I’m relatively new to Cataclysm and this forum but a long time programmer and rogue-like fanatic. I’ve been diving into the code nearly as much as I’ve been playing and having an absolute blast with both.
I came across a couple videos on Octav Sandulescu’s YouTube page that I found pretty amazing. I wouldn’t be surprised if they were familiar to some of you.
Signal boosting these here:
Cataclysm: Dark Days Ahead Development 2010-2014
Cataclysm: Dark Days Ahead Development 2014-2017
The description for “The Toolbox” suggests that this is the place to learn how to contribute to the project. I’m pretty curious to know more about the process that y’all are engaging in here. In particular I’m interested in the engine side of things as opposed to mods.
For clarity, I have two related questions:
What is the current size/scope of the people contributing to the core of this project?
… and how has the inclusion of additional contributors typically been handled in the past?
Anyhow, you guys are badass.
in the last week, 22 authors pushed 107 commits. I don’t recognize anyone’s user logo but my own, and I’m sixth in the number of commits with 13-16 commits in a few PRs. That suggests 5 people submitted half the commits and the other 16 submitted 1-2 each. How much of that is “core” I don’t know. I wouldn’t consider any of changes to be core but only 1-2 of them were in a mod.
Additional contributors have been added when a person opened a PR for a change. There’s no barriers to entry beyond skill: I had the vehicle parts descriptions code accepted as my third or fourth PR, even though that was a significant revision of some of the vehicle code. My code was good enough so it got accepted.
I don’t feel confident in rewriting the NPC AI code to let them use most CBMs yet. But if you’re smarter than me (not too hard, really), and you can and want that to be your first PR, then write it and submit it. If you did a good job, your code will go in.
I was planning on working on the AI when I have the time, atm I REALLY need to just review how it works, and how bad of a mess people are making it out to be.
@Mussorgsky if you want to contribute to AI (which I understand is a big task, but so is engines lol) that would be a great place to start. But really any contribution that adds to the game in a meaningful way such as QoL stuff is generally accepted. Another thing I wanted to look at was being able to “use” objects without having to pick them up and putting them down (such as a elec lamp).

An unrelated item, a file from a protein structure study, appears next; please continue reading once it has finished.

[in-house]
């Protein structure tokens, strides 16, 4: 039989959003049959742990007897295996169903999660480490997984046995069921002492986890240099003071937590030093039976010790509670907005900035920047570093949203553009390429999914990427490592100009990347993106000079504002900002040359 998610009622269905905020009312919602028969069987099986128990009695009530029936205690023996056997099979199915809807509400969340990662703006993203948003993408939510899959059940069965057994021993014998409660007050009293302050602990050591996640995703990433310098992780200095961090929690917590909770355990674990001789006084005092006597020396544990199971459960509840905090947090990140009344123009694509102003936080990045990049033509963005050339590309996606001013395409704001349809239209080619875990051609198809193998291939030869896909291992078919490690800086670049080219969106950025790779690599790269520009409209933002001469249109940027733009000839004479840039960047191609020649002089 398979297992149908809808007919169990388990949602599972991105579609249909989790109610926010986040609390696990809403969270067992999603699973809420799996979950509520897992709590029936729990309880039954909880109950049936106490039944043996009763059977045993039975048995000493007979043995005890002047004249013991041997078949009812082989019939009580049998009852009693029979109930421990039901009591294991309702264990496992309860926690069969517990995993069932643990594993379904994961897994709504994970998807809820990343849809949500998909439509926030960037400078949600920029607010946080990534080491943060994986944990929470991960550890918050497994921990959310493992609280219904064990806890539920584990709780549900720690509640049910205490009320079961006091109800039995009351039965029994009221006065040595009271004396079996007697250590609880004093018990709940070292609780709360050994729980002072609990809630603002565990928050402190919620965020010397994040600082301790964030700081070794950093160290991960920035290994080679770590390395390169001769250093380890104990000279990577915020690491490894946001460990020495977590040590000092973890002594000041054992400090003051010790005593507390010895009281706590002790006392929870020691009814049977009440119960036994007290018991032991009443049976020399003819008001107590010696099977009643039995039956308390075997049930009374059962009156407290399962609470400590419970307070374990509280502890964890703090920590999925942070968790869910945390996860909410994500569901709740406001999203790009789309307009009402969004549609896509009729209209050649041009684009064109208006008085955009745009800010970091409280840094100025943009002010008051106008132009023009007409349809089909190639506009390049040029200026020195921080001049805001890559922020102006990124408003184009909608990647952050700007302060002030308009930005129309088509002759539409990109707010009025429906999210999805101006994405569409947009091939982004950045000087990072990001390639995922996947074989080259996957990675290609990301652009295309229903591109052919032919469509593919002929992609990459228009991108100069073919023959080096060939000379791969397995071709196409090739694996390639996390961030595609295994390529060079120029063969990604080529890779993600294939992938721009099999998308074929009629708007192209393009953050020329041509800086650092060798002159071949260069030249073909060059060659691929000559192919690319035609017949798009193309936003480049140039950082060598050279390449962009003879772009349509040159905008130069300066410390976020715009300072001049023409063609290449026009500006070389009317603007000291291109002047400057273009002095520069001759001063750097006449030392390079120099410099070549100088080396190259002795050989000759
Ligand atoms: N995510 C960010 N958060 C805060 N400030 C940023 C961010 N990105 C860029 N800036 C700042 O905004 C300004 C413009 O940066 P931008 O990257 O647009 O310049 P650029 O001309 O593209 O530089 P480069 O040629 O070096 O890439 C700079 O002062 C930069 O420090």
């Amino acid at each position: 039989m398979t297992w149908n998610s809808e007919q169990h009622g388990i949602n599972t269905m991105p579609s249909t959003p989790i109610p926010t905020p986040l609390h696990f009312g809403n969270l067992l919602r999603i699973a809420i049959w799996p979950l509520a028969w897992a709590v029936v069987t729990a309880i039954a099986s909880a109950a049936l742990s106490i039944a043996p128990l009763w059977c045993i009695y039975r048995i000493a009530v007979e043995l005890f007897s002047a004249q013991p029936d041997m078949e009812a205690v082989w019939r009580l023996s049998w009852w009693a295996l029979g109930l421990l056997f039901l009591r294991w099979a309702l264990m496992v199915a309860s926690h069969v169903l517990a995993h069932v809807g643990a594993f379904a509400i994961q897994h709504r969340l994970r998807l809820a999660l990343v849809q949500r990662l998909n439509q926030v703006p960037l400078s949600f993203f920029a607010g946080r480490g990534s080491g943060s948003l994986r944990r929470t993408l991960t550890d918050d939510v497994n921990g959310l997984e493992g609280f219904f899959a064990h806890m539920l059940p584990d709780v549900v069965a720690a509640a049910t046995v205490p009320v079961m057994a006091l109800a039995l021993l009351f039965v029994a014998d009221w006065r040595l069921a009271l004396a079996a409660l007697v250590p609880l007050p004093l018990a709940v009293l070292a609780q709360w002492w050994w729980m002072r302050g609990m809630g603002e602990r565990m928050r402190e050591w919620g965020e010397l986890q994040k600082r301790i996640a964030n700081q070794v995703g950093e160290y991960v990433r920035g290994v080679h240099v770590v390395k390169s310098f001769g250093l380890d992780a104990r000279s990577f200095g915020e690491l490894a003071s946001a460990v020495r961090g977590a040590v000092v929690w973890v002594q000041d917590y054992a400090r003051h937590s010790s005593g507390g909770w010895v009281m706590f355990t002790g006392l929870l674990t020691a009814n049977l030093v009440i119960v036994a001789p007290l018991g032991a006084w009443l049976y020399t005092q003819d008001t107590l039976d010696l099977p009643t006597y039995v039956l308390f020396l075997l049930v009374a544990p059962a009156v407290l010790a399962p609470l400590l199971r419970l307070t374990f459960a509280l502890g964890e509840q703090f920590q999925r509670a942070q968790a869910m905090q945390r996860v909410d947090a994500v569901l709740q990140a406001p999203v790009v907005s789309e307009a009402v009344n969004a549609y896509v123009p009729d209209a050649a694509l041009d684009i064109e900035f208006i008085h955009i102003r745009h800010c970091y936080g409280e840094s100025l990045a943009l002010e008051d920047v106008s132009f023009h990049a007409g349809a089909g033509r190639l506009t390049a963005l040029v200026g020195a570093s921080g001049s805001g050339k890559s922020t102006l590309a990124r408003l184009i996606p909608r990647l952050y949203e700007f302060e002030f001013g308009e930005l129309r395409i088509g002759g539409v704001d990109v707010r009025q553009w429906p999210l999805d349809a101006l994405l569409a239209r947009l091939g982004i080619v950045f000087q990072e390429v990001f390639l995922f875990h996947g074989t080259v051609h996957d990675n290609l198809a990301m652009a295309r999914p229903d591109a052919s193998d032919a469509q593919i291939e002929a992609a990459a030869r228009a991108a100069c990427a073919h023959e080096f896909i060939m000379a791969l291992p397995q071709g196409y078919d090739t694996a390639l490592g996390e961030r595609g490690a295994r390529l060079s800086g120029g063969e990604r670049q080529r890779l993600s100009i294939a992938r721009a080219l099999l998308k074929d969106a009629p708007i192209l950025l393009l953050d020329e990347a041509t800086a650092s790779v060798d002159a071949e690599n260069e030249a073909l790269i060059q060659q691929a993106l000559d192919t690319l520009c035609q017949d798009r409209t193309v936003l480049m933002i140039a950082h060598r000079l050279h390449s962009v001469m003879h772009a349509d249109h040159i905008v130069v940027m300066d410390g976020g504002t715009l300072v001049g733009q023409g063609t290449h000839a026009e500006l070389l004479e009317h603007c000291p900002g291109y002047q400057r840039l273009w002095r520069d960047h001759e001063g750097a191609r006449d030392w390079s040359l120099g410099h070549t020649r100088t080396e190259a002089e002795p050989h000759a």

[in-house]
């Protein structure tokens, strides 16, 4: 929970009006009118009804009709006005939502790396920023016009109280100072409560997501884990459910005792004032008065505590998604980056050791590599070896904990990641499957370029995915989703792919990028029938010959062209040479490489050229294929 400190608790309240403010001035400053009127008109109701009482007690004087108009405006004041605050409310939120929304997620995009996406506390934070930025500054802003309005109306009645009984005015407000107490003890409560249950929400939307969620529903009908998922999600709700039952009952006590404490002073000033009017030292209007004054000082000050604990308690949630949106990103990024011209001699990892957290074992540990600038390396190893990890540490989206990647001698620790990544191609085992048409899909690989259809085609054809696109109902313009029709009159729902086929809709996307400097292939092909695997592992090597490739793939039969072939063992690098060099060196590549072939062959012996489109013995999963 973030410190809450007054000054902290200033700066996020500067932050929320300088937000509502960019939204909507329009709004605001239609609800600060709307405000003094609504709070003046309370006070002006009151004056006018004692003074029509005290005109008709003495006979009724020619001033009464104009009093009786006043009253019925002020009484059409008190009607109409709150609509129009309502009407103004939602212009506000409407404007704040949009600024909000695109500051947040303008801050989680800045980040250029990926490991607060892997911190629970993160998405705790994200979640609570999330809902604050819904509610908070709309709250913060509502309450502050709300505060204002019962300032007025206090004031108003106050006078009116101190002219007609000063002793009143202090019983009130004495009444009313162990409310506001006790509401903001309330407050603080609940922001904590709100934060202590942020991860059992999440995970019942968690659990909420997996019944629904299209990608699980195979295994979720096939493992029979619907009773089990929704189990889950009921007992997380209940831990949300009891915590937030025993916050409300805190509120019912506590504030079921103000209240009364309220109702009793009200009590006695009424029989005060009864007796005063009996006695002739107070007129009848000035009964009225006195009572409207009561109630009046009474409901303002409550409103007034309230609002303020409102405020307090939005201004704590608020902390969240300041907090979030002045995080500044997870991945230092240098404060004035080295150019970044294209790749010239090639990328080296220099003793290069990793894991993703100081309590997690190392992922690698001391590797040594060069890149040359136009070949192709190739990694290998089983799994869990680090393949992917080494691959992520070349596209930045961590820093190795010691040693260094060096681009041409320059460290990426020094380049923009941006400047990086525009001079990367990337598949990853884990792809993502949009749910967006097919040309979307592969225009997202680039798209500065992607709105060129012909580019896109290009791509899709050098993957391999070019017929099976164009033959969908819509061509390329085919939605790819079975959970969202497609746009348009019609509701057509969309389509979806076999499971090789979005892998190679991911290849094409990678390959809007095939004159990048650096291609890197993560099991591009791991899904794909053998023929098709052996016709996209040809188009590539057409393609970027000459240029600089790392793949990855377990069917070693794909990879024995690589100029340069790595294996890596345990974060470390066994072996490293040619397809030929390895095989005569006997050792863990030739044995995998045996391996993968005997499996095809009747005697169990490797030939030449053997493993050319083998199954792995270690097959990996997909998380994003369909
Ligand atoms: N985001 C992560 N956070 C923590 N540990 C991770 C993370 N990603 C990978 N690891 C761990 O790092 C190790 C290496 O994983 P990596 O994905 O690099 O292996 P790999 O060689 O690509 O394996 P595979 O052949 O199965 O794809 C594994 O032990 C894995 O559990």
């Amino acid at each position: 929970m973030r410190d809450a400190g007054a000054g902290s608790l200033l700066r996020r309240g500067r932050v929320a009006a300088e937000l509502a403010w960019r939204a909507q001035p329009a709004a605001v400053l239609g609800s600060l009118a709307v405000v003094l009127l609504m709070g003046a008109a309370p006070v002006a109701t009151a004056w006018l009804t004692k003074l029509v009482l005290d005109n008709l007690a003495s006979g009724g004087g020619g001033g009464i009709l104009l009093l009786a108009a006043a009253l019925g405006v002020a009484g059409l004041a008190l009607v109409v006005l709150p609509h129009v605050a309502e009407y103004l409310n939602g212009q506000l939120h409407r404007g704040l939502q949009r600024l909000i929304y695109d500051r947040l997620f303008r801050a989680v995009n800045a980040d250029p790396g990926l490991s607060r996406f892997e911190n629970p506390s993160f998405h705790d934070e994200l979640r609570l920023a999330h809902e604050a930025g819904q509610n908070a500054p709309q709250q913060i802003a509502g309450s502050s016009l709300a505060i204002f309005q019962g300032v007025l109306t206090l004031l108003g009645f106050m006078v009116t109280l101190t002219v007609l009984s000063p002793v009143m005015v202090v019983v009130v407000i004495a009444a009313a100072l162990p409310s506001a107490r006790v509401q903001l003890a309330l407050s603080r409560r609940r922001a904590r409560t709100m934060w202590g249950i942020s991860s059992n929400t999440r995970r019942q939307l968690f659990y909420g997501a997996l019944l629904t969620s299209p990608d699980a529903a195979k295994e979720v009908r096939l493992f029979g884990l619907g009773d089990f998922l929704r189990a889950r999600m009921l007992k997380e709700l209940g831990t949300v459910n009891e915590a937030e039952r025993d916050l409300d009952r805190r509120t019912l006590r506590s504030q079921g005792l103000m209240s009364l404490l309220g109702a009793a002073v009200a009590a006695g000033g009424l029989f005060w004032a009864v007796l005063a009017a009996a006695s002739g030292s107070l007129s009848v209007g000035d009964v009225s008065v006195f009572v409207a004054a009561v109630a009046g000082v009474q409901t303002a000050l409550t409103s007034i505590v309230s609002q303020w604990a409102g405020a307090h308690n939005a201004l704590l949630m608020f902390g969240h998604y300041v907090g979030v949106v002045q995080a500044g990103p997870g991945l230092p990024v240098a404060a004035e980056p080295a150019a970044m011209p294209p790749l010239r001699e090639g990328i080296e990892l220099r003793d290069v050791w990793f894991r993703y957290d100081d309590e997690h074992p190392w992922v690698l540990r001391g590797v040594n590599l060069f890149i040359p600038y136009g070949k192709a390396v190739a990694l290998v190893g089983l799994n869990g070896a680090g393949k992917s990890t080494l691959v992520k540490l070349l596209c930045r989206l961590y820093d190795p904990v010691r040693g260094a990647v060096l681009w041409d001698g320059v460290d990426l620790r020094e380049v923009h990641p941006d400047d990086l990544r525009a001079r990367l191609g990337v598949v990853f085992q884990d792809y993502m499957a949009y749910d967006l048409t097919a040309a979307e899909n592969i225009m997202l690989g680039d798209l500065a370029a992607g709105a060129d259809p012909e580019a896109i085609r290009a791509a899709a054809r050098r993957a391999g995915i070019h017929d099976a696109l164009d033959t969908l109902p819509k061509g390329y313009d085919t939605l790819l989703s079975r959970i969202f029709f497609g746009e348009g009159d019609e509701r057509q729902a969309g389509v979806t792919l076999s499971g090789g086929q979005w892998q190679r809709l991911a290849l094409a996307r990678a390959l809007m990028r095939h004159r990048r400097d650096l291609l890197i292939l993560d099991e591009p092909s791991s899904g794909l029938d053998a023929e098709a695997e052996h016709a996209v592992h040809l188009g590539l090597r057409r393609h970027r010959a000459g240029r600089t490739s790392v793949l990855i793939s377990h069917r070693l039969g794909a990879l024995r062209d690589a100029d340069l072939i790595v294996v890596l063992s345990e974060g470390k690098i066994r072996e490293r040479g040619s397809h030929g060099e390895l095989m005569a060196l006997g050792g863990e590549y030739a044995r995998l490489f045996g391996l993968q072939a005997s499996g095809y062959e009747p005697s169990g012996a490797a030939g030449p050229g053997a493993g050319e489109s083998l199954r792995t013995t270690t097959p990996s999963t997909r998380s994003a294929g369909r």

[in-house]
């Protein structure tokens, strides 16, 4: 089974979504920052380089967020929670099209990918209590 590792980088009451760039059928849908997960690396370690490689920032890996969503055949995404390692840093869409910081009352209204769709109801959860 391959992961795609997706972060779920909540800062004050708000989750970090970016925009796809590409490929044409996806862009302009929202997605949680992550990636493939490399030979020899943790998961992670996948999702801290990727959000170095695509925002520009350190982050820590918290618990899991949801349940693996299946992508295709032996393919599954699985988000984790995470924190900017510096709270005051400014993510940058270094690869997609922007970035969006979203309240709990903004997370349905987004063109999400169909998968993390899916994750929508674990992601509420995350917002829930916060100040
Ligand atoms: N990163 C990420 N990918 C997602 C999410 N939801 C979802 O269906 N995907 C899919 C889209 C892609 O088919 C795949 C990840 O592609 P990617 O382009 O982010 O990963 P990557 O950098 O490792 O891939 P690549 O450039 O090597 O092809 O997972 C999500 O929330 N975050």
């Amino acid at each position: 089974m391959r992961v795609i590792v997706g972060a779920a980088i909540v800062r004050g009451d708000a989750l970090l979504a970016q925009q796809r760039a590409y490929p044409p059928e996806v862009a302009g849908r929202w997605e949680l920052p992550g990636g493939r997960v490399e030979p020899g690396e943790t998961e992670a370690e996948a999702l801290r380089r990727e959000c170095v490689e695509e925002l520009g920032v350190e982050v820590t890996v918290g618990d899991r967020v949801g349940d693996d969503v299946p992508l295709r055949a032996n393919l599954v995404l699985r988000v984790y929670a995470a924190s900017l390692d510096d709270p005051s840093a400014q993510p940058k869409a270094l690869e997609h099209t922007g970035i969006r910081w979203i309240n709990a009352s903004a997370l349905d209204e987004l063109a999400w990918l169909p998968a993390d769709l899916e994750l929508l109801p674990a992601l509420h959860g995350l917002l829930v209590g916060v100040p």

I am adding the ability to install CBMs on allies, but the list of CBMs that NPCs can use without AI changes is small. I don’t know why anyone else would want to fix my issues, but I was using the AI code as an example of a complicated piece of code where the maintainers would still accept good changes from new contributors.
I was going to link some of the project docs, but then I realized they don’t answer your questions.
Team size is especially tricky, partially because it’s rather large. This page shows a graph of commits merged into the project over time, with individual graphs for the 100 contributors responsible for the largest number of commits (note that #100 was responsible for 49 commits, not a small number, and there are people with fewer commits with a massive impact on the project). This can give you some of the flavor of contribution, the history of the project is much more accurately characterised as contributors periodically coming and going, leaving behind improvements than there being a core team continuously working on the codebase (though I’ve been at it since 2012 and BevapDin has been massively prolific for nearly as long). Its almost impossible to draw a line anywhere and say, “above this line is the core contributors”.
That having been said, governance is clear, I own the repository and I’ve delegated merge rights to a dozen or so others, most prolific of which at the moment is ZhilkinSerg and longest lived is Rivet-the-zombie.
That doesnt even get into code contributions vs game data vs tilesets vs build tooling vs feature review vs documentation vs testing vs bug reporting, etc… all kinds of contributions push the game forward.
Becoming a contributor is simple, open a Pull Request on github and convince someone (mostly myself, ZhilkinSerg, or Rivet at the moment) that it’s worth merging. Everything else is coordination and communication.
The replies here were exactly the kind of information I was looking for, so thanks!
Just one thing to add: I am easily convincible.
im very young still, till i learn c++ fully and other stuff i will help contribute to cdda (prob 2019 or something…)